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7 Strategies for Increasing Game App Revenue, Engagement, and More

March 25 2020, Brent Heslop

A decade ago, gamers were a niche demographic. Back then, they were mostly young, often male, possibly living in their mother’s basements (Just kidding!), and willing to spend several hundred dollars on games, expansion packs, and specialty gear. It was a lucrative market, but with a limited target audience.

The rise of mobile gaming has created an entirely new type of gamer. Today, the market is the mom waiting in the school pick up line, the corporate employee waiting for a meeting to start, and regular folks looking to unwind after a long day at work. This shift in the way we play games and the rise of the microtransaction has drastically increased the size and revenue of the gaming industry.

At the end of 2019, the mobile gaming industry was worth an estimated $68.5 billion — and it made up 45% of the total gaming market.

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As the demographics of gamers have changed, so have the ways game developers monetize those games. Attention spans are shorter. So, if the game is too hard or not engaging enough, players are off to the next game. Additionally, the rise of social media makes it easier for popular games to spread by word-of-mouth — and more games have come into play as a result.

These changes have made it challenging for app developers to generate income. Still, they have also expanded the market in a way that presents a massive opportunity for strategic game developers and publishers.

How 7 Different Game Publishers Increased Game App Revenue, Downloads, and More

Today’s gaming market treats players as a long term investment, and measures their value in what is called “lifetime value” or “LTV.” This market includes subscriptions, in-game content, microtransactions, and other revenue sources beyond the original price of the game itself.

As a result, many game developers and publishers are focused on how to maximize the long-term engagement of players to drive revenue. LTV is a metric that’s impacted by several other metrics like ad views, ad engagement, in-app purchases (IAP), etc.

So, how can you increase revenue and all the metrics that boost LTV? Let’s look at the app strategies used by seven different game developers and publishers.

1. Integrate Rewarded Ads

In a world of microtransactions, app devs are finding some users won’t pay, especially in emerging markets. Rewarded ads, which give users a small reward such as coins or an extra life in exchange for watching an ad, provide those users with an alternative to IAP payment.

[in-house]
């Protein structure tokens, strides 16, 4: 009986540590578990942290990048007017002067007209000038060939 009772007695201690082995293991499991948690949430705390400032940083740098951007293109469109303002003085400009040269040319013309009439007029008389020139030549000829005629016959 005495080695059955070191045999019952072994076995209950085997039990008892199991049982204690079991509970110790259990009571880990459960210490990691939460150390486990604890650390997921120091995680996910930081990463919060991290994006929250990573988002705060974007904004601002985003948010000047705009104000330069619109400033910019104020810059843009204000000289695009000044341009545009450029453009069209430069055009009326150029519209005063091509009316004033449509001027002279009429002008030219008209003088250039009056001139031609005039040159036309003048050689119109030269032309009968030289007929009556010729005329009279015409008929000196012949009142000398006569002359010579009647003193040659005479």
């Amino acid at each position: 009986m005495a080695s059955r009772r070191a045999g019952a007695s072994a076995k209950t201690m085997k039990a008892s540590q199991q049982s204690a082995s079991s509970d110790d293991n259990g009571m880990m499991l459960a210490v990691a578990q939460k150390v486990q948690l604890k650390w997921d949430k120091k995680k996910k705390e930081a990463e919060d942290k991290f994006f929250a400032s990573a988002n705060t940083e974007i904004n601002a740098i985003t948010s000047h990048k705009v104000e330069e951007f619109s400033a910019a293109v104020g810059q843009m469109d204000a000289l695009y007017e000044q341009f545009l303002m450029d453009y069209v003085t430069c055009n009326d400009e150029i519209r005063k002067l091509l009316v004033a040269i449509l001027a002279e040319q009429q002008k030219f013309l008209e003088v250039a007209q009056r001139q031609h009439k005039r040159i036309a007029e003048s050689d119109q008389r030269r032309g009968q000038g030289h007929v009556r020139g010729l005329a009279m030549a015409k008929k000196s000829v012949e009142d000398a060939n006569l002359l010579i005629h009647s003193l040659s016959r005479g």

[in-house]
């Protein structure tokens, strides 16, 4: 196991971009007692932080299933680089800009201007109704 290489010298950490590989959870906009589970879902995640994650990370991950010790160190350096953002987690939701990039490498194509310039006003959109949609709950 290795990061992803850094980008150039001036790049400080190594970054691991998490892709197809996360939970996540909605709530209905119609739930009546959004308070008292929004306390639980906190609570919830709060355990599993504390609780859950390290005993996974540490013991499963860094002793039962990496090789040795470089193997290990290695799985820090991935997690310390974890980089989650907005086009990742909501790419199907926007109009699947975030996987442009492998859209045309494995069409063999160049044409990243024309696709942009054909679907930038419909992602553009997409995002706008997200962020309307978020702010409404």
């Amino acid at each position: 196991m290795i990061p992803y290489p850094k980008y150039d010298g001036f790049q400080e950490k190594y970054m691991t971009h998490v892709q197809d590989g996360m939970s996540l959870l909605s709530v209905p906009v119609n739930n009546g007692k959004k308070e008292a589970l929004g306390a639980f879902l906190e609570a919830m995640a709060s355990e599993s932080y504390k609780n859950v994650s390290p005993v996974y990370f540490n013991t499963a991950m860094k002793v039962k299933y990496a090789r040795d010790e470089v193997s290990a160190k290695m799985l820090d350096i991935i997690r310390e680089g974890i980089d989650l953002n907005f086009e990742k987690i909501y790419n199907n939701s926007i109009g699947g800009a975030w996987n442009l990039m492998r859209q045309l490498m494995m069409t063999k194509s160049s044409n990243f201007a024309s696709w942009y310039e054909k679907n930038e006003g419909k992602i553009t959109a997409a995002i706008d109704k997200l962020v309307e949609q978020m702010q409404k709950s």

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In addition to creating a new revenue stream, rewarded ads also increase overall engagement. And, people who watch an ad in their very first session are up to five times more likely to make an in-app purchase later.

For example, Kongregate, one of the largest online video game publishers, implemented rewarded ads, and saw engagements increase by 40% to 60%.

2. A/B Test Reward Video Ads (You Might Increase Revenue by 50%!)

What if you could make those rewarded ads even more effective? Take your rewarded ads a step further by segmenting your users and testing placement, timing, and ad length. One of the most popular mobile games, a collection of logic puzzles called Puzzledom, initially used an in-house ad mediation platform. However, it wasn’t performing as well as they anticipated, so the company went looking for ways to maximize high-value users and increase in-app ad monetization.

They turned to UPLTV, an AI-driven ad mediation platform, to explore other options. Rather than offering the same ads to every customer, they implemented rewarded video ads, but they also used A/B testing to understand their most valuable users and the likelihood that specific audiences would engage with ads.

The results? Puzzledom was able to increase its ad revenue by an impressive 50%.

3. Draw in Users With Special Events

Looking to improve lagging engagement or attract new users? Consider a special event, which is a limited-time offer of free play, extra coins, or unique challenges. For example, Harry Potter Wizards Unite offers special challenges every few weeks, where players complete specific tasks to earn free coins, items to brew potions, and other extras.

In addition to increasing engagement, special events can also increase downloads, as Monument Valley found through during their iOS Free Week in 2015.

The special event led to the gaming app being downloaded more than 8 million times in the span of a single week.

4. Use Headless CMS to Manage Marketing Content

As we mentioned, special events can be incredibly effective at increasing engagement and revenue. However, they can also be taxing on your marketing team and the developers to keep your website or app current with all the related content updates. If that’s what’s holding you back, consider a headless content management system (CMS).